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How to Manage Panic Attacks During Your Freshman Year In College

Your heart is pounding and it hurts to breathe. It’s impossible to sit still and you feel like you might throw up or pass out. Is it love? Nope, it’s your first day as a freshman in college. 

At Bumble, we know first hand how college life can seem like it’s all adventure, new friends, endless parties, and long awaited freedom. Sometimes, though, once you hit campus all that change at once can start to seem scary.

Natalie Geld, founder and CEO of MedNeuro, a breakthrough neuroscience and medical education enterprise, author, researcher, and all around badass, explains how to deal with your first day below: 

Separation from your support systems, like your family and close friends, and familiar surroundings can erupt sudden and overwhelming feelings of anxiety and doom. Welcome to the wonderful world of panic attacks.

First of all, we want you to know anxiety is common. If you understand how it works, you can use it to evolve your relationship with stress. My colleague, Dr. Nathan Munn, Instructor of Psychological Sciences at Helena College University of Montana, tells me he sees this level of anxiety often.

“When a person suffers a panic attack, they may feel like they’re losing their mind or suffocating. It’s frightening. It helps to change the way you think about extreme anxiety from a psychological to a biological basis. See, increased activity in a person’s ‘Locus Coeruleus’ – or LC – in the brain stem releases norepinephrine, which has an excitatory effect on most of the brain. LC is involved with physiological responses to stress and panic.” 

Norepinephrine is related to adrenalin. Instead of getting an adrenalin rush and feeling like a rock star, norepinephrine makes you experience panic attacks.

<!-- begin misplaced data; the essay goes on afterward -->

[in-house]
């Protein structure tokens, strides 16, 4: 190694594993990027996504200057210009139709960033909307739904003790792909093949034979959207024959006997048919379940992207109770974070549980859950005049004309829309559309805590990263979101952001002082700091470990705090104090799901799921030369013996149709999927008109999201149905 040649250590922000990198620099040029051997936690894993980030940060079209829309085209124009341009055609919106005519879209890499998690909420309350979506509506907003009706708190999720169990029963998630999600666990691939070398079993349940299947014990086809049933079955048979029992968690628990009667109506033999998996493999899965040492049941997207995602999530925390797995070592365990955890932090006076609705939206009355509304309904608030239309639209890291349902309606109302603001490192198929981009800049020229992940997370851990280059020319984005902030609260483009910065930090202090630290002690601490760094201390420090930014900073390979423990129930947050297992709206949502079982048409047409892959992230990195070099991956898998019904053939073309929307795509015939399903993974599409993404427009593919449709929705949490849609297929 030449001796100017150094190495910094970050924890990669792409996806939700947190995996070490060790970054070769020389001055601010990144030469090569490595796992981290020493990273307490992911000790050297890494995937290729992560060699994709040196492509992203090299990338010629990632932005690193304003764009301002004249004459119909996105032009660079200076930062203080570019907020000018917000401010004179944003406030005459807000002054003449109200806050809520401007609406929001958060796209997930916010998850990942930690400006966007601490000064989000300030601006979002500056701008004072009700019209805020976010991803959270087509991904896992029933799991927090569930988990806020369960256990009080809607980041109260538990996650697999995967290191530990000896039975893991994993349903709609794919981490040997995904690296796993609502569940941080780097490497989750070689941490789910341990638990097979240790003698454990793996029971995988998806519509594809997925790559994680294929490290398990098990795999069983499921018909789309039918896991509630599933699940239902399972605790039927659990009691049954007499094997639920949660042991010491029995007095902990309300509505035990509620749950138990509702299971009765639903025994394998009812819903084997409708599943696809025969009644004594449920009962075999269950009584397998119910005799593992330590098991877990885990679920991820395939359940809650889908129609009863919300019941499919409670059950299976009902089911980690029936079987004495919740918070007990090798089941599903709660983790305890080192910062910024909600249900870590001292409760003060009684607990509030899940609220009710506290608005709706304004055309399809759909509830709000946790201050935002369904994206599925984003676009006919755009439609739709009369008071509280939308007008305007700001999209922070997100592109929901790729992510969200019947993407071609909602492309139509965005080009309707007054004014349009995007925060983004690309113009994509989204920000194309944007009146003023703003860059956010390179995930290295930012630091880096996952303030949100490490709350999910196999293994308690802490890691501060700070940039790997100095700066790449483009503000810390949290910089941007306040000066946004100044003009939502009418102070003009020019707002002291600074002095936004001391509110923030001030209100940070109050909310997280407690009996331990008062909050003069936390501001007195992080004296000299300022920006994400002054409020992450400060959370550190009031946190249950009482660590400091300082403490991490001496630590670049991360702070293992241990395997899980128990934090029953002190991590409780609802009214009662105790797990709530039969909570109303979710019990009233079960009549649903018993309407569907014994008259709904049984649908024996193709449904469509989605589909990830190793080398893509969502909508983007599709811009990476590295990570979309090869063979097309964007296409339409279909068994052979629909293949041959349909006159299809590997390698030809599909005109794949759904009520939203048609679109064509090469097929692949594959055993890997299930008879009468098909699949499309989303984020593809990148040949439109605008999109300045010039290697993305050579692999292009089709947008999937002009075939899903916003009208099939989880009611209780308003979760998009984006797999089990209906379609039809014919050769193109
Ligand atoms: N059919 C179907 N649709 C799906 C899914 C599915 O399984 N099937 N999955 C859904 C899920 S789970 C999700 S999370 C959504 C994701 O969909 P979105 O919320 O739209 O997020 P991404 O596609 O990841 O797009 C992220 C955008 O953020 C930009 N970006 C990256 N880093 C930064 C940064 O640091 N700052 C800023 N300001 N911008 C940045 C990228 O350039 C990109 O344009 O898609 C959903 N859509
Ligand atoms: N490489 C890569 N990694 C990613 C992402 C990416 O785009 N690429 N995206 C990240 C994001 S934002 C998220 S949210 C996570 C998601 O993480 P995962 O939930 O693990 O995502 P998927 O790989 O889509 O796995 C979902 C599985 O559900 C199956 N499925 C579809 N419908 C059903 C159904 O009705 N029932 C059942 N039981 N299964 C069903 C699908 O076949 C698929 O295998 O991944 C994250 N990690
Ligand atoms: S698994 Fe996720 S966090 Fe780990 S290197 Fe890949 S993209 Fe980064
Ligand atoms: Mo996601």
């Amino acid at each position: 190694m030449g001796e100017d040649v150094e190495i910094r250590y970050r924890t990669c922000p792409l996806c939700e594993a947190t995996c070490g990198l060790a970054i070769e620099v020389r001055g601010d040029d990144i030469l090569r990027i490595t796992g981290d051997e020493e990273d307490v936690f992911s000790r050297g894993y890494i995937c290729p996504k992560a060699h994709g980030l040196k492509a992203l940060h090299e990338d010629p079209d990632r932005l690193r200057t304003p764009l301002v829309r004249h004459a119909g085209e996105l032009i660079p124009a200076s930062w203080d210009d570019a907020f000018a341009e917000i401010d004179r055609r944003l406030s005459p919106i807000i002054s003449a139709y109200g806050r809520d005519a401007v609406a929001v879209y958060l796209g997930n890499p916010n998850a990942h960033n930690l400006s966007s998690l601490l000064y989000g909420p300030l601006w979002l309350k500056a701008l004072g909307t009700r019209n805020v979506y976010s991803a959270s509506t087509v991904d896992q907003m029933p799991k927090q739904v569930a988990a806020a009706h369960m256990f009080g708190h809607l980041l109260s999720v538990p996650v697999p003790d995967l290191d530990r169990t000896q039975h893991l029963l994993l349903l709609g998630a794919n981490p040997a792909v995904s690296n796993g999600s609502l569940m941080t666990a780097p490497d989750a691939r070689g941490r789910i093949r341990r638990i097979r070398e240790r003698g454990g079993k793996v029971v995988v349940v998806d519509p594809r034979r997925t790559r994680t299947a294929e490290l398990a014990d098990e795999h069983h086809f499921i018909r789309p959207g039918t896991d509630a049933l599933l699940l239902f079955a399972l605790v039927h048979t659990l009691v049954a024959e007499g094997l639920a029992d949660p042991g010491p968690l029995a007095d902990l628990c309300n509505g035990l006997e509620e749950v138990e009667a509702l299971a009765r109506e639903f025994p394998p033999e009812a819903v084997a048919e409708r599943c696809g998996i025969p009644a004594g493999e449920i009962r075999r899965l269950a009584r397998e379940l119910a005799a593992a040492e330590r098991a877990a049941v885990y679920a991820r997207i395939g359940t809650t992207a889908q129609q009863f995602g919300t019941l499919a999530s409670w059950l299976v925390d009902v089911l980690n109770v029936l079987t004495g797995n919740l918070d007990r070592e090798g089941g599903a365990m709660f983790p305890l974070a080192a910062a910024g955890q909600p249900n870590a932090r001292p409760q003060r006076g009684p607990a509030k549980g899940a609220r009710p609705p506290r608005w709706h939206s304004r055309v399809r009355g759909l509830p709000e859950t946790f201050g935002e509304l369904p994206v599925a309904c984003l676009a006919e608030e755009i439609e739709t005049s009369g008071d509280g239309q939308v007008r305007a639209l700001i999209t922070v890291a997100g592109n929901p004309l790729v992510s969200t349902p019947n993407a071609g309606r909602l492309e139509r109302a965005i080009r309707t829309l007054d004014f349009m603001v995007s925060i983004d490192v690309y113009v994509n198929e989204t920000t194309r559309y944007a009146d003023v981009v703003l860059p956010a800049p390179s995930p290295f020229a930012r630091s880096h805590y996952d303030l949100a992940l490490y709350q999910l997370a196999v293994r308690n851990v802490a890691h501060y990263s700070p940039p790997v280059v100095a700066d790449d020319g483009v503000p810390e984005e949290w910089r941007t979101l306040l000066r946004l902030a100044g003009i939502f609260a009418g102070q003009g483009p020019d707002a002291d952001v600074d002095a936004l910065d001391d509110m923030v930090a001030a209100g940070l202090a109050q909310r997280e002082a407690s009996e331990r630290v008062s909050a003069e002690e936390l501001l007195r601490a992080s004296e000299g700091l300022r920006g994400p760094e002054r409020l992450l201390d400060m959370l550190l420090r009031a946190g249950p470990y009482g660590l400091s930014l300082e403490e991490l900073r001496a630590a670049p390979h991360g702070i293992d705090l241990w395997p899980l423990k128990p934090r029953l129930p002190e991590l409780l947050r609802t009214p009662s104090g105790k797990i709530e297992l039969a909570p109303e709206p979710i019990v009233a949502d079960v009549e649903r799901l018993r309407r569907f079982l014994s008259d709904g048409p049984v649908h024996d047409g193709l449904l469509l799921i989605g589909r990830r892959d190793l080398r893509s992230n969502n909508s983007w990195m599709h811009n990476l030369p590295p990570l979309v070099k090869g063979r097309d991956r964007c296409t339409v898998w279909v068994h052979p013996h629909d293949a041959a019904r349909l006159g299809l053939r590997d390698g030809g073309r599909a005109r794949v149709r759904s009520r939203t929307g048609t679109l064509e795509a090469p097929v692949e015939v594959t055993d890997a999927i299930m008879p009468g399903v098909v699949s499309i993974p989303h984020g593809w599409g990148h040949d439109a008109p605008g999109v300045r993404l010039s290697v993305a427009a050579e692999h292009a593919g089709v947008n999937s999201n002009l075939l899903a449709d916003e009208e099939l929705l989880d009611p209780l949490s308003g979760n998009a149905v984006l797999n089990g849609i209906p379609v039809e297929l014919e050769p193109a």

Dr. Munn explains: “We all have the fight or flight response, and panic attacks are the body’s natural responses gone haywire. When you think about them this way, it strips the feelings of their power.” 

So, how do we cope with panic attacks? Dr. Munn says to “use the Four R’s: recognize, revalue, relax, refocus.”

Recognize you’re having a panic attack. Learn to recognize when symptoms first appear – is your first symptom a pounding heart? Maybe you get nauseous, or your palms sweat. This is different for everyone, so start paying attention to your specific signs. 

Revalue these symptoms as “just a panic attack”. It’s not fun, but it’s not life-threatening either. Know you’re not going crazy. It sometimes helps to label panic attacks as being “hijacked” by your Locus Coeruleus.

Relax by taking slow deep breaths through your nose and exhaling through your mouth. Practice this now. Interestingly, people who suffer panic attacks tend to breath a little faster. This lowers CO2 levels, which worsen panic. Breathing slowly increases CO2 levels, thus reducing symptoms. 

Refocus on the task at hand: homework, talking in class, having a conversation, taking a walk, doing yoga, or whatever else helps you focus and stay in the moment. Panic attacks can make it seem like everything is falling apart, but when you ground yourself in what is actually happening by focusing on the world outside yourself right that second, it gives your body a chance to reset and see nothing terrible is happening. 

Avoid the temptation to drown your anxiety with that fourth shot of tequila. Sure, a buzz works short-term, but there can be (very) unpleasant side effects the next day. Besides, it doesn’t help you solve the root of the problem. 

Instead of inviting a hangover from hell, be an angel. It turns out altruism and participation in community service alleviates stress overall.

Feel free to seek social support and/or professional help, too. We know mental health stigma sucks, but anxiety is just a series of chemical imbalances. That’s a physical problem. Wouldn’t you seek help if you had strep throat or a broken leg? It should be the same exact thing with your mental health.

Take good care of U during your university years. We’re with you all the way.